Dangerous Compassions


Hey, I got through the second night.  I’m not sleeping enough.

Yesterday two friends came to sit with me, afternoon then evening, and both brought food.  I’m kind of confused how I have such nice friends.

One brought candy also, and one brought special rocks they found.  “I keep telling myself not to bring home more rocks, then come home with rocks in my pockets!” they said.  The food was pasta with mushrooms, then a lovely spinach salad.

You know me–I like eating salad with my hands.  I picked up the spinach leaves to eat individually.  Then some carrot shreds, almond bits, olive bits, and quinoa sprinklies, I ate with my fork.  Why am I telling you this?  Salad dressing can be such a problem, and picking up my salad to eat with my hands means I don’t have to decide about the dressing–I can sidestep that whole question.

Learning how to be the grieving person.  I was telling Ming and G how having a baby, the baby is public, that strangers come up to you and ask questions that seem weird to me, as if they deserve to know the gender of the baby or how old they are.

I feel a little that way too, getting advised about grief or how the afterlife works, or how Mom was, by people who might not have met her.  I want to be not overly-cranky about it.  I could avoid having a kid, but I couldn’t avoid being a grieving person.

I guess I could run away to a beach on some island no one knows about, hang out for six months, and hope when I came back, everyone forgot my mom died.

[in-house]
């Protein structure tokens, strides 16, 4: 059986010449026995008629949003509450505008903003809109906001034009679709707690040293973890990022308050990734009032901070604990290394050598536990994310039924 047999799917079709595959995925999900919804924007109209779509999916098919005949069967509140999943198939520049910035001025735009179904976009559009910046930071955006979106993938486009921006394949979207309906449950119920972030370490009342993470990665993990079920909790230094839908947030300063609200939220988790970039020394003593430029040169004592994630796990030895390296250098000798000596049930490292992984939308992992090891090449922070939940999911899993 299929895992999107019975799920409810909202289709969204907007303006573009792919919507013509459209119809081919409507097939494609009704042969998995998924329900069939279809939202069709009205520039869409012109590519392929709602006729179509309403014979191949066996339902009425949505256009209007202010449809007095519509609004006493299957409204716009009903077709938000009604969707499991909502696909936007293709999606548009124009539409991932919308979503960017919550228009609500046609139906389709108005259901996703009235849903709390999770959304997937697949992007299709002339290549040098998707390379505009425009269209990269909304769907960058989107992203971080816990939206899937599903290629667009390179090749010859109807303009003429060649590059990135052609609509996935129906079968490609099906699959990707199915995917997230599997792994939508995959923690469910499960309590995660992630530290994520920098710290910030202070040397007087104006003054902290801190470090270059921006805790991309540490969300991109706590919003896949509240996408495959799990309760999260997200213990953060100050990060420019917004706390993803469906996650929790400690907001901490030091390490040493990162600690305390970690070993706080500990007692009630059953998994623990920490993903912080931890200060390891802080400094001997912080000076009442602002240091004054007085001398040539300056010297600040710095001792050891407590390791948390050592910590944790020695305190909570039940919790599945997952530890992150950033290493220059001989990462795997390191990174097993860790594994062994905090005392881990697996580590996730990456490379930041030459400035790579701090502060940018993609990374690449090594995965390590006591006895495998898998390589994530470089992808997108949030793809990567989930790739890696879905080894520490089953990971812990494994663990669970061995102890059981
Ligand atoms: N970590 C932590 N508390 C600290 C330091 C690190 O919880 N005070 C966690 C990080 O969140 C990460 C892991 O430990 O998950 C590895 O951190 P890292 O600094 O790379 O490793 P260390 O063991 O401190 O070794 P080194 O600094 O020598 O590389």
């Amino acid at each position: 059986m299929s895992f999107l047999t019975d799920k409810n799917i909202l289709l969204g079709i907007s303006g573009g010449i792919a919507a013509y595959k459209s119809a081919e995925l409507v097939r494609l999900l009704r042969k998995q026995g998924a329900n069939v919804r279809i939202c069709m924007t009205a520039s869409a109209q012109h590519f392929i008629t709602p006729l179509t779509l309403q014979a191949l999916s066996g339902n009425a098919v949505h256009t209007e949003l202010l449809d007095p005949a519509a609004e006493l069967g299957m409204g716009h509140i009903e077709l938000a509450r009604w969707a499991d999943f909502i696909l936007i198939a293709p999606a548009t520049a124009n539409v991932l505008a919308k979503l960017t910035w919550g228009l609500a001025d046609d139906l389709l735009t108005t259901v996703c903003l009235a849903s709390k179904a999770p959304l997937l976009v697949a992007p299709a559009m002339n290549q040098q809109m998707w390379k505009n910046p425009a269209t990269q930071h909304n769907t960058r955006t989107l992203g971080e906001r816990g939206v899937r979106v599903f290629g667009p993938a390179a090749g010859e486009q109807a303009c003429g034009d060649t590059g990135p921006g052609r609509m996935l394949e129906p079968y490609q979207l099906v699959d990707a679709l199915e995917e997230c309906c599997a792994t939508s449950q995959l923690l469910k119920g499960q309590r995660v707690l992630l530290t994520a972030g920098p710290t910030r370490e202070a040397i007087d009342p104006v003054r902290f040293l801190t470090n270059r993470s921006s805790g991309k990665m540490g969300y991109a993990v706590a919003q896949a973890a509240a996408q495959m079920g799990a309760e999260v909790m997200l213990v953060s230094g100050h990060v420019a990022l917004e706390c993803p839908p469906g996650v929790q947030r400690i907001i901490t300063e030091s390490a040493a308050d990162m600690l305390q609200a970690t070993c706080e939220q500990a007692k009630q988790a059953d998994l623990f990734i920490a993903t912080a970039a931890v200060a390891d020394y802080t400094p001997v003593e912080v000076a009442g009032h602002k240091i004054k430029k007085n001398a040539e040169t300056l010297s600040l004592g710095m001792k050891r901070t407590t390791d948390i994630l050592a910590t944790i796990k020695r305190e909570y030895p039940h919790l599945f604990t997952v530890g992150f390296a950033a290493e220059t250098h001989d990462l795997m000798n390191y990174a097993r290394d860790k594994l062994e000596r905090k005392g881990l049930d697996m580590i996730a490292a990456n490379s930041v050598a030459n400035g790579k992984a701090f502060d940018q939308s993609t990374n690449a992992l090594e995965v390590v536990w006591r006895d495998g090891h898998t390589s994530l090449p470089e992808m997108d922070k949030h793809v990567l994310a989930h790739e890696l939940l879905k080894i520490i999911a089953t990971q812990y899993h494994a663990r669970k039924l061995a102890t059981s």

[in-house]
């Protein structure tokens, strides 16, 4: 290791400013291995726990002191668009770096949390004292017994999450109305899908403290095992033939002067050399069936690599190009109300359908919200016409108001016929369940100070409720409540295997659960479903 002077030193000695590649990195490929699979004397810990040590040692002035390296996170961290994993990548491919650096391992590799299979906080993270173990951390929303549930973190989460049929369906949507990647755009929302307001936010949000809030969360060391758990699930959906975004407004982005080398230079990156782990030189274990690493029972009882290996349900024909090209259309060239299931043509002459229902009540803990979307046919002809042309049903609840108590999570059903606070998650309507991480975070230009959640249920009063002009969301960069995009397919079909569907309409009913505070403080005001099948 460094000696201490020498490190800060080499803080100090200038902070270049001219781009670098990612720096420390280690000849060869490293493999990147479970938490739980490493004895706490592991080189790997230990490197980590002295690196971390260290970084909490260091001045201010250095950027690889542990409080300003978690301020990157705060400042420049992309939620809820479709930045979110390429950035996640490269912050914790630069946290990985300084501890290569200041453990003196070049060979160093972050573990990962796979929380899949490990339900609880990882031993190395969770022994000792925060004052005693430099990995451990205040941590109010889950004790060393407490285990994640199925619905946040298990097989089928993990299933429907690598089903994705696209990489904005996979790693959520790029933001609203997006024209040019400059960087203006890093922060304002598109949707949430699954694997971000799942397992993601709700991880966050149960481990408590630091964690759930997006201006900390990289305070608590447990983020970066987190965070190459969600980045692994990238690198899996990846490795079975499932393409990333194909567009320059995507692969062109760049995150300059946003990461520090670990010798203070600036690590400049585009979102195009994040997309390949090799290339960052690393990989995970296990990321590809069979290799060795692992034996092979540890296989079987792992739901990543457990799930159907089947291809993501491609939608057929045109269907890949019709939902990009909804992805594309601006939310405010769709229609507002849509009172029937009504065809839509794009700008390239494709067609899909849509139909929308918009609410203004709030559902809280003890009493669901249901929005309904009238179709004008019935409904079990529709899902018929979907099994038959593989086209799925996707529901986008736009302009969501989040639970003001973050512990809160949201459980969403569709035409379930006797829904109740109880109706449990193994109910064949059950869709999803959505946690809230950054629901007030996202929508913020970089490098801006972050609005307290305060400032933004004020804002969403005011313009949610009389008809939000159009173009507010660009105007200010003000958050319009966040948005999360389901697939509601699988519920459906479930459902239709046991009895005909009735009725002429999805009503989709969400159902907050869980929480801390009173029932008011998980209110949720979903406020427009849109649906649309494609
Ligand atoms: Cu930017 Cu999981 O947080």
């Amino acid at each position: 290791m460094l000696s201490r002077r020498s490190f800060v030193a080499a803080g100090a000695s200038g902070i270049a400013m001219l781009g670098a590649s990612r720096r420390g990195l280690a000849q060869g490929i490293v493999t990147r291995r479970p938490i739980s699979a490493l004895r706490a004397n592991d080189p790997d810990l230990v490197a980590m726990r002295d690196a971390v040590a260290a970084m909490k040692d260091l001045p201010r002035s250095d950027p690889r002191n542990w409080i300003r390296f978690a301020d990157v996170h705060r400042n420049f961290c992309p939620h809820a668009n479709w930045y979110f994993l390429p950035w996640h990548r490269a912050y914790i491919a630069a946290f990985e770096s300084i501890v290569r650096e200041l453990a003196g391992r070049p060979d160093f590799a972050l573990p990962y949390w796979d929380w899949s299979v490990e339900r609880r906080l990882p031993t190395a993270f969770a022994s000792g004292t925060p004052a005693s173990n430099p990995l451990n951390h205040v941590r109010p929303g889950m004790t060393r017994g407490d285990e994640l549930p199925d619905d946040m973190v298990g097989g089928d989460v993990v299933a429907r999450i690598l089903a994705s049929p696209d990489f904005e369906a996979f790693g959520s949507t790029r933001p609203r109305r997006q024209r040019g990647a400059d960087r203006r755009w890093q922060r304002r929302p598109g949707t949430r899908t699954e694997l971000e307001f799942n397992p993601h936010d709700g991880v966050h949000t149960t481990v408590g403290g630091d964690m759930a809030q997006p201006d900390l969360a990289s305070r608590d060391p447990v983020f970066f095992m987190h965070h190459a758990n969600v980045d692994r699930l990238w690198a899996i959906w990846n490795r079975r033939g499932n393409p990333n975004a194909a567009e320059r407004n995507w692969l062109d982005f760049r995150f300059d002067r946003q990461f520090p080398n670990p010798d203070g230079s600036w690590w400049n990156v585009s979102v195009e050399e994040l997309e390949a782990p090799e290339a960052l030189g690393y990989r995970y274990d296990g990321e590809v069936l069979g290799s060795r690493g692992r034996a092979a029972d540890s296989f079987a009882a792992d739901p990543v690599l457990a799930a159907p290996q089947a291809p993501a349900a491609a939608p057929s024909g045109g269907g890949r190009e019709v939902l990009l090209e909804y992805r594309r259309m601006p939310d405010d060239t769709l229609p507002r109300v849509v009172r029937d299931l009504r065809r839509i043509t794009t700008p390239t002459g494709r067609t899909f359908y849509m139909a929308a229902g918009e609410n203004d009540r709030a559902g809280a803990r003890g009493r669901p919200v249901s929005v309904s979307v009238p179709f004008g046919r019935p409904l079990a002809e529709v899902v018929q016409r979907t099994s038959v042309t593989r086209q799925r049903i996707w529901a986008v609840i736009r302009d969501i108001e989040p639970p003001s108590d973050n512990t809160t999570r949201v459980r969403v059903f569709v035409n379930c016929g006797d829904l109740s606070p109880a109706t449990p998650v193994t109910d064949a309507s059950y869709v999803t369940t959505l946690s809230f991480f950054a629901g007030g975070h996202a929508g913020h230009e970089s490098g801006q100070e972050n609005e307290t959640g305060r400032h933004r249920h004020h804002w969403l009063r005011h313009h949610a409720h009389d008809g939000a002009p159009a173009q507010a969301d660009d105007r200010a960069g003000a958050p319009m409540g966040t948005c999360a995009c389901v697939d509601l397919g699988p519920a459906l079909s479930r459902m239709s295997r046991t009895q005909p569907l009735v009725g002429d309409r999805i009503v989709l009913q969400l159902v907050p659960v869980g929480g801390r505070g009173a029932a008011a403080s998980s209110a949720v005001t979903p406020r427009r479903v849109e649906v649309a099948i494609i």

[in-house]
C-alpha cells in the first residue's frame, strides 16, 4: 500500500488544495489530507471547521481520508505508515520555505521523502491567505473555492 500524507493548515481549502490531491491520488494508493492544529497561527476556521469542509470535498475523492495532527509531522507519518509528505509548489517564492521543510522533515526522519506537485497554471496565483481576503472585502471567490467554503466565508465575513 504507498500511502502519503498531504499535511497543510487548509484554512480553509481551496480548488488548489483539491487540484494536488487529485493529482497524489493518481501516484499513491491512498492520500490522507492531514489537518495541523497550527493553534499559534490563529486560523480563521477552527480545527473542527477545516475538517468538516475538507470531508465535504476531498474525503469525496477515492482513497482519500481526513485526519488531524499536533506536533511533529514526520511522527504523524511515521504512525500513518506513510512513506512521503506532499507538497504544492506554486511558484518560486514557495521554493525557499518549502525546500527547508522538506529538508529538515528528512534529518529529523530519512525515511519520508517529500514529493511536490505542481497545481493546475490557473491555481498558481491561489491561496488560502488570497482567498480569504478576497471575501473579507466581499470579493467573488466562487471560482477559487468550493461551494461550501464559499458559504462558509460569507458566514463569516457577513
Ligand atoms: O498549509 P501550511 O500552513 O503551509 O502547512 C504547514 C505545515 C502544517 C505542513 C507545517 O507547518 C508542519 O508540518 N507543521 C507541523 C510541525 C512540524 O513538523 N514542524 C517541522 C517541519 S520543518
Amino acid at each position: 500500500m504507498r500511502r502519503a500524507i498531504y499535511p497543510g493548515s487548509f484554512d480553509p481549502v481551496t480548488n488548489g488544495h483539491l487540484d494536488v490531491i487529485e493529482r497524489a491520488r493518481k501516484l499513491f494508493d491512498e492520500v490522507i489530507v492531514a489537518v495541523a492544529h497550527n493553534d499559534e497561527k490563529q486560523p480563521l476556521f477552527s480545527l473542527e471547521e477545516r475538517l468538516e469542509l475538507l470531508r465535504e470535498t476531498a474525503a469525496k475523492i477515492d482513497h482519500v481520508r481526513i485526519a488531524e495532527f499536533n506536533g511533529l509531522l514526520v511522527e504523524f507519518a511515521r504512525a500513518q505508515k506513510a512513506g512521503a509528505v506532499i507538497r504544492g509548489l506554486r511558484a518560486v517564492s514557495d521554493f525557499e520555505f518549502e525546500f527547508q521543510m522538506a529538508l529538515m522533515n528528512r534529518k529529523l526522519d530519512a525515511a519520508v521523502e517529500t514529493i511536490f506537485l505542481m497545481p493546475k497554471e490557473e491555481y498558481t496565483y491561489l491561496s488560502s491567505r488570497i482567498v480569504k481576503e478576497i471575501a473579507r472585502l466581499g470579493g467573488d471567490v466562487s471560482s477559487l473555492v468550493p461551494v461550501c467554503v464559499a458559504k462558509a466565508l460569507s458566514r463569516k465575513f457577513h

With someone–who was it?–oh yeah, R.  We were fantasizing about getting me a shirt that said, “Just don’t.”  People would come up to me and start telling me how cancer such and such, or the embrace of Jesus, and I could point to the shirt.

I’m imagining the shirt yellow, with black print.  Maybe I could wear it all the time.  Any unwanted conversation, I could point to the shirt.  Not just for grieving.

Living on earth is expensive, but includes a free annual trip around the sun–so too, living in society has its challenges, but I need to be a nice grieving person, right?  The price I pay for people caring is people caring.

I’m not talking about you, reader.  I don’t want to make you paranoid about comforting me.  The death response sentences are nothing personal.  I know some of them are much older than I am.

By Laura-Marie

Good at listening to the noise until it makes sense.

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